Asked if a collaboration was on tap with DIA: BEACON, the 4th Wall team said nothing had been set up just yet but that “DIA is excited about working with the theater, and it can be as simple as art-related films or plays about art or artists. We’re interested in ways that different institutions can cross paths and collaborate.” The theater also plans on becoming involved in every Second Saturday evening throughout the year. 4th Wall also intends on bringing in interns from the community and is already using mentoring in
its summer theater programs, with its “5-year-older” program in which 18-year-olds assist the teacher in filtering through ideas and instructions to 13-year-olds and the 13-year-olds do the same for the 8-year-olds, et cetera. Outreach to local schools is also a component of the theater as a whole. Founder Busacca-Vittorini is particularly committed to “giving women and girls a leg up, showing them they can be and do anything, from building to producing.” Hopes are to have the stage and entire facility come to complete life by early 2013. Learn more about all of the plans and the history at www.thebeacontheatre.org.
This weekend’s Freeze Frame benefit combines film, art, discussion and food in events unspooling over two days. According to David Majzlin, Freeze Frame coordinator the programs were designed to “cross-connect many different disciplines and show how multiple art forms can feed off each other.”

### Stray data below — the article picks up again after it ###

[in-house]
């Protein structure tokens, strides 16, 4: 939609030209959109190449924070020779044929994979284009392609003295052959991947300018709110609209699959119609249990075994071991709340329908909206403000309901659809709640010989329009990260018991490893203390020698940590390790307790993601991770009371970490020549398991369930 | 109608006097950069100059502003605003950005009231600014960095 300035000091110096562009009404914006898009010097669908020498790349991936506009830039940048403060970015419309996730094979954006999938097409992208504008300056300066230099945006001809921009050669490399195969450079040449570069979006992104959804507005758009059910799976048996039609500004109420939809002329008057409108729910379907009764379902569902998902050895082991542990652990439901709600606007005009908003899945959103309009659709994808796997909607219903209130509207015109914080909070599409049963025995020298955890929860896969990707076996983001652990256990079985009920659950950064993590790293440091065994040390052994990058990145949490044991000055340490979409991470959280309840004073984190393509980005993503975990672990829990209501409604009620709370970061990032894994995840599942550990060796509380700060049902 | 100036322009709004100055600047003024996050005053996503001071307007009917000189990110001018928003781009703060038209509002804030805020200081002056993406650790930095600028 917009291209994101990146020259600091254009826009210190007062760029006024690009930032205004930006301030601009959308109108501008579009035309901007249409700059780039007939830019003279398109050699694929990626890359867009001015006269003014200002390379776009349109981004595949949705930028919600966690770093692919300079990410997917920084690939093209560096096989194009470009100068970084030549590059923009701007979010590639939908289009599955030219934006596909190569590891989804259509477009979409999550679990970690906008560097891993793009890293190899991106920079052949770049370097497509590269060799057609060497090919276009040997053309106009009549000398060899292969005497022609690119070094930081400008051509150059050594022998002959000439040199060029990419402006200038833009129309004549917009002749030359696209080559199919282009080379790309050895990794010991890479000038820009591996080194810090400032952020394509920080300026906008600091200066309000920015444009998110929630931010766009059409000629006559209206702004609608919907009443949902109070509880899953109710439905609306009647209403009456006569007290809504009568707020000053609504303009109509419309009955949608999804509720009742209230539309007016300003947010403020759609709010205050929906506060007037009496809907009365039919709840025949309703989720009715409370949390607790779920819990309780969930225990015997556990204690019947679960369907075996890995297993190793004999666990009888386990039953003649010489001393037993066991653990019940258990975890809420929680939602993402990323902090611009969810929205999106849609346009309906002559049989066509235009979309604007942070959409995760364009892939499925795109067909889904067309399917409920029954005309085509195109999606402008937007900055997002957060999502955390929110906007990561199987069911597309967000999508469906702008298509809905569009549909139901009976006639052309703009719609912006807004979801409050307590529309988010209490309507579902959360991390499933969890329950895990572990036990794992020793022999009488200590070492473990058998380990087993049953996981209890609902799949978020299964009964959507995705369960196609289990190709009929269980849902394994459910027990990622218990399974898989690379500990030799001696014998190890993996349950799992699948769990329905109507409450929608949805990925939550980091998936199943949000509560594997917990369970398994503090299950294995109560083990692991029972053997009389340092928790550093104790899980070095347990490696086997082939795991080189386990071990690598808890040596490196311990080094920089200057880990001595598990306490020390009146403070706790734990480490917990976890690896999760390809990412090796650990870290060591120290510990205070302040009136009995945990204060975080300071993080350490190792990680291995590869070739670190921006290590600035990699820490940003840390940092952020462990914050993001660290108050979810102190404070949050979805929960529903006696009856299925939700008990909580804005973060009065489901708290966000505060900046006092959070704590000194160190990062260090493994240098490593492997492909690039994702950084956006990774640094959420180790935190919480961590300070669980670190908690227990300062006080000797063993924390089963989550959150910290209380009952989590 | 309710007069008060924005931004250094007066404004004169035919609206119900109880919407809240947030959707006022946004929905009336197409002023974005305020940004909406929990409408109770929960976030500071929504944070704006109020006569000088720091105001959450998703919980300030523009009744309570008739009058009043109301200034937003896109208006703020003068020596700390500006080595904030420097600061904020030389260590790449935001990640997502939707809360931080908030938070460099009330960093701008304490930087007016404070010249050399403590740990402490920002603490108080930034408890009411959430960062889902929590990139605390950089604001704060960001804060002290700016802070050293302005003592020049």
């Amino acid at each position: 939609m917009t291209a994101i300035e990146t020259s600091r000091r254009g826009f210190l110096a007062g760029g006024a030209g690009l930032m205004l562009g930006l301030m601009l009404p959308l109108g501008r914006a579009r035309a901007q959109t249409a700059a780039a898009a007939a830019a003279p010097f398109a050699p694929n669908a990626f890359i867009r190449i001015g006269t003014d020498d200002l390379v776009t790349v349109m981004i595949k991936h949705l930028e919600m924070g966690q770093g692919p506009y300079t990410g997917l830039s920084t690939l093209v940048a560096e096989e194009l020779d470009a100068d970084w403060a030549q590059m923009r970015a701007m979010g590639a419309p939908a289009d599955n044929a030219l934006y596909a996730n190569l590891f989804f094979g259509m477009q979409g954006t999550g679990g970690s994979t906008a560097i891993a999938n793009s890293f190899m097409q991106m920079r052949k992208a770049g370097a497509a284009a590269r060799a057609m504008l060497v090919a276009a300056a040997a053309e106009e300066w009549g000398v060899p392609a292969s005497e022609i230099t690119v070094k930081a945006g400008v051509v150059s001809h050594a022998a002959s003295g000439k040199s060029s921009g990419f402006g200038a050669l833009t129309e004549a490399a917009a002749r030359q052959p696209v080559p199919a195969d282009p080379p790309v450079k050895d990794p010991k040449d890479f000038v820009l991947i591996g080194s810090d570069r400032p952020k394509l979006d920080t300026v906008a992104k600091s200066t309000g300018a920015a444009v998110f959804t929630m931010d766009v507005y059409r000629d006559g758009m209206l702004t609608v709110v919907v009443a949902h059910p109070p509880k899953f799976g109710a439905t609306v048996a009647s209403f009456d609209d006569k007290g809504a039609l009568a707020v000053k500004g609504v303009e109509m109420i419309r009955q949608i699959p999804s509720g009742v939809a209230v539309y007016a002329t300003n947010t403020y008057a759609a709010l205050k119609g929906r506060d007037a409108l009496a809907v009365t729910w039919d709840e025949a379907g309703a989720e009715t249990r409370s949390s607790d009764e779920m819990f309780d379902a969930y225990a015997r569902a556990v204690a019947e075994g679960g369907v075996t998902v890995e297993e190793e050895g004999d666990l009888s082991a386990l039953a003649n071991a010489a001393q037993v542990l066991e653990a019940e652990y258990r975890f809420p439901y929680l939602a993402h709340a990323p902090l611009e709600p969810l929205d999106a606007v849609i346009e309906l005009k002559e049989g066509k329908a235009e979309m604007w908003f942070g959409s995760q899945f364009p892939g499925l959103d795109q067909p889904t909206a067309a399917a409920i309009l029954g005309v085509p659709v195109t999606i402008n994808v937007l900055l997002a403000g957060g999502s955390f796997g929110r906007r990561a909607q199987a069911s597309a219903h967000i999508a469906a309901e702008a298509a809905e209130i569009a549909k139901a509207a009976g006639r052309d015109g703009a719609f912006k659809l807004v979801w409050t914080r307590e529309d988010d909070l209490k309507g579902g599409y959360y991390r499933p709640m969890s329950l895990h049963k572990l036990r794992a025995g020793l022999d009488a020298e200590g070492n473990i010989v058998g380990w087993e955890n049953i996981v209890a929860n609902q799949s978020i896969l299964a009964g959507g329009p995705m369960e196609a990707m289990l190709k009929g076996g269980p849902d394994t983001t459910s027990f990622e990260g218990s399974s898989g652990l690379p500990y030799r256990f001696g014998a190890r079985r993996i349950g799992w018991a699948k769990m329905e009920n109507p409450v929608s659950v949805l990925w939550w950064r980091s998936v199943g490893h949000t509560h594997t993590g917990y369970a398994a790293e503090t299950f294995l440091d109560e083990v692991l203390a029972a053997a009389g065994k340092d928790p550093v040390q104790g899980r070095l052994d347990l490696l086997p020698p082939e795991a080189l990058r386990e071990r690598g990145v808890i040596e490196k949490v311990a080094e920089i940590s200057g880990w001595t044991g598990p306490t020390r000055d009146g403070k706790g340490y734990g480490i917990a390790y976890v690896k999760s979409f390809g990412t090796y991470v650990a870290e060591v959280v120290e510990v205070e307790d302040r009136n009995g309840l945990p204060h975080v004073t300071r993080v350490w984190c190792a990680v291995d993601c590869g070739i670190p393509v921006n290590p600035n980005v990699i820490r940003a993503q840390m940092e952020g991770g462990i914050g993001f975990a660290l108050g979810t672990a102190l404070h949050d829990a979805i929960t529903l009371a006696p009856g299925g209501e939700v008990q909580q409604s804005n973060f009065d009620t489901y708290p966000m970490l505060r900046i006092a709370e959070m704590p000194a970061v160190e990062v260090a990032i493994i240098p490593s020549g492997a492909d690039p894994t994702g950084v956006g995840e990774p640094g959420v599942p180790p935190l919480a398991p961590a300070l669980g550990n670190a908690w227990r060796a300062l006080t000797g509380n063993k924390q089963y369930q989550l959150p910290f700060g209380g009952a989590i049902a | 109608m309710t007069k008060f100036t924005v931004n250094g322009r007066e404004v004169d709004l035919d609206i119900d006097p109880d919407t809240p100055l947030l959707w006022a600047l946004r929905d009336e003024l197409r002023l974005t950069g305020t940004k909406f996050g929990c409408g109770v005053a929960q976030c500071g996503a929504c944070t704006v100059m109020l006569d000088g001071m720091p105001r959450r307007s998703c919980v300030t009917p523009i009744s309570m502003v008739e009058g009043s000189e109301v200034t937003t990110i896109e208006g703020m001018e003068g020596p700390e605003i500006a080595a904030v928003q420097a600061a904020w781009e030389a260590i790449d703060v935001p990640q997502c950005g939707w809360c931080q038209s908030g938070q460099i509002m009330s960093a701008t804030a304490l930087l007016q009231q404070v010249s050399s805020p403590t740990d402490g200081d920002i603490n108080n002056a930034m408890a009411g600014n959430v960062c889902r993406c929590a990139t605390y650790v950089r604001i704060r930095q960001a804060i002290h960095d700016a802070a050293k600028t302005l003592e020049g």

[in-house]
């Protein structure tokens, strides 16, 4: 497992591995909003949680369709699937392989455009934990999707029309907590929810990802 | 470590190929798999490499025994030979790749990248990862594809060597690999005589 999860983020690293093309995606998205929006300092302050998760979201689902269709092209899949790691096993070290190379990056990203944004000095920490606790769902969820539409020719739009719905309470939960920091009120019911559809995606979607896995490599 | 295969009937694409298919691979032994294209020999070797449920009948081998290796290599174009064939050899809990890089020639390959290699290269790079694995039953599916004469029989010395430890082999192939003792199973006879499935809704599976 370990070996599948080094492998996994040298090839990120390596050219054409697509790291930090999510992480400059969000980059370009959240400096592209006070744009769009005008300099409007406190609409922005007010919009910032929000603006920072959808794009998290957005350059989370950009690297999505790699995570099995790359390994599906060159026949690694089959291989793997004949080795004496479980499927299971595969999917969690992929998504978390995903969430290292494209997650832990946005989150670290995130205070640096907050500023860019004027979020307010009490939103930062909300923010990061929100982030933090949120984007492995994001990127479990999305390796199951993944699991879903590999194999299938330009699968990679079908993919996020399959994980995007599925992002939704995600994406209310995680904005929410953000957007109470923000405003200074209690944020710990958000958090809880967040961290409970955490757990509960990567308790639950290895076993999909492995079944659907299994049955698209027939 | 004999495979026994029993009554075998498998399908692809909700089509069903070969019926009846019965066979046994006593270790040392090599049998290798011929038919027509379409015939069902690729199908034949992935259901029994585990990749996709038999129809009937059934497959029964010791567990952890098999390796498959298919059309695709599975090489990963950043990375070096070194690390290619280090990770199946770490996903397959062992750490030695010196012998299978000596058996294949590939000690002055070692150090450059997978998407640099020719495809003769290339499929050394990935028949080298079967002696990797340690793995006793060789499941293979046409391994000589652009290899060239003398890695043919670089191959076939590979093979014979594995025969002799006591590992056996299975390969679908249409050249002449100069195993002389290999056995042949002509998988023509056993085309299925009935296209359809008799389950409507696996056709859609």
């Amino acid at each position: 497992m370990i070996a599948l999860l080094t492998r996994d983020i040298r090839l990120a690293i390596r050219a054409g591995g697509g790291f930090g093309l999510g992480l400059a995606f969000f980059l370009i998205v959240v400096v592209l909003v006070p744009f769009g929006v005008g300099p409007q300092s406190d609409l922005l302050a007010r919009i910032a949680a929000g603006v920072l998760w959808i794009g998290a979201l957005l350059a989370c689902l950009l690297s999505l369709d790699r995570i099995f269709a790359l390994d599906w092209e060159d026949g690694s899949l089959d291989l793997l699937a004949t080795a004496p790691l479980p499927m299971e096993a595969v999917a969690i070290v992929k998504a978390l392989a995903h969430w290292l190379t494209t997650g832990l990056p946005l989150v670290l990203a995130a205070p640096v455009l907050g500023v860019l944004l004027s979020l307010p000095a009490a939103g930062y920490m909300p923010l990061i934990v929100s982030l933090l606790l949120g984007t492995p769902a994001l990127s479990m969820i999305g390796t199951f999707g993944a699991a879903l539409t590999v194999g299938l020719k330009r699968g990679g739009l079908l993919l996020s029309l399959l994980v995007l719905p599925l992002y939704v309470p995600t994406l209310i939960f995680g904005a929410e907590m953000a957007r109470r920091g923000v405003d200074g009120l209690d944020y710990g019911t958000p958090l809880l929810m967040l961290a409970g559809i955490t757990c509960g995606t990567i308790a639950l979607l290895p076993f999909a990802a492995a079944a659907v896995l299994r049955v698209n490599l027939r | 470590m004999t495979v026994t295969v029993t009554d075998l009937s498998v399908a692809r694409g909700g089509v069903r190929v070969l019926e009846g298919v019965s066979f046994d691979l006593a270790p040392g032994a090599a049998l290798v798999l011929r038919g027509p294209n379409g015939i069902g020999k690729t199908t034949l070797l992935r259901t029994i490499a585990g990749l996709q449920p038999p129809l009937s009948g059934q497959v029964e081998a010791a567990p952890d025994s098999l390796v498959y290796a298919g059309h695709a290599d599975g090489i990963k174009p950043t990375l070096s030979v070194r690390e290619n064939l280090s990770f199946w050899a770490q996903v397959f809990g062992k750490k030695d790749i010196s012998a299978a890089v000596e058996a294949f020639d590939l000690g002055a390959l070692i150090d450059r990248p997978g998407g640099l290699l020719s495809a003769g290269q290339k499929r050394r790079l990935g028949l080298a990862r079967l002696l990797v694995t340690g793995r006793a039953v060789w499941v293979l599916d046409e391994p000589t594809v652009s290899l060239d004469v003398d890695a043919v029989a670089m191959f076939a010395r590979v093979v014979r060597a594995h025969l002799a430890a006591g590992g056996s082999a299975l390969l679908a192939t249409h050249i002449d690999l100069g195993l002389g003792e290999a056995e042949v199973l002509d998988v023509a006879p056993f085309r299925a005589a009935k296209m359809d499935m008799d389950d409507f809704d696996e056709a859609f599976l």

Saturday’s program will be presented in association with DIA:BEACON, and will begin with a screening of the documentary description of Beacon as a place where nascent collectors can follow in their footsteps, visiting the many small galleries and being the first to discover and collect emerging artists. A panel discussion on “The Art of Collecting Art” with the filmmakers, Herb and Dorothy Vogel, artist Charles Clough, and Executive Director of the Roy Lichtenstein Foundation, Jack Cowart and reception, catered by Garrison’s Fresh Company, will follow, featuring cheese & onion tartlets, apple & cheese biscuits, gougí¨res, and a vegan flatbread.
On Sunday, fresh food will take center stage, with a screening of reputation within the local agricultural community and so it was a perfect fit.” Shelley Boris, chef and co-owner of Fresh Company is, in turn, happy to help support “local organizations, especially those connected with the arts, education or the environment in ways within our scope as a small business.”
Majzlin notes that both of the films have as a common bond the idea of “supporting local—both films embody this—Herb and Dorothy never bought outside of New York. Fresh is all about supporting local farms. This whole fundraiser is based upon the idea of local support, in terms of The Beacon Theatre, in terms of everything.”
The events on Saturday take place at DIA while those on Sunday will be held at the Howland Center (the screening and discussion) and the Beacon Theatre. There are a variety of pricing structures from some to all of the many components of the two days; visit thebeacontheatre.org/freezeframe for all of the details. For guaranteed seating, tickets may be purchased online through that web address, or by calling 845-226-8099.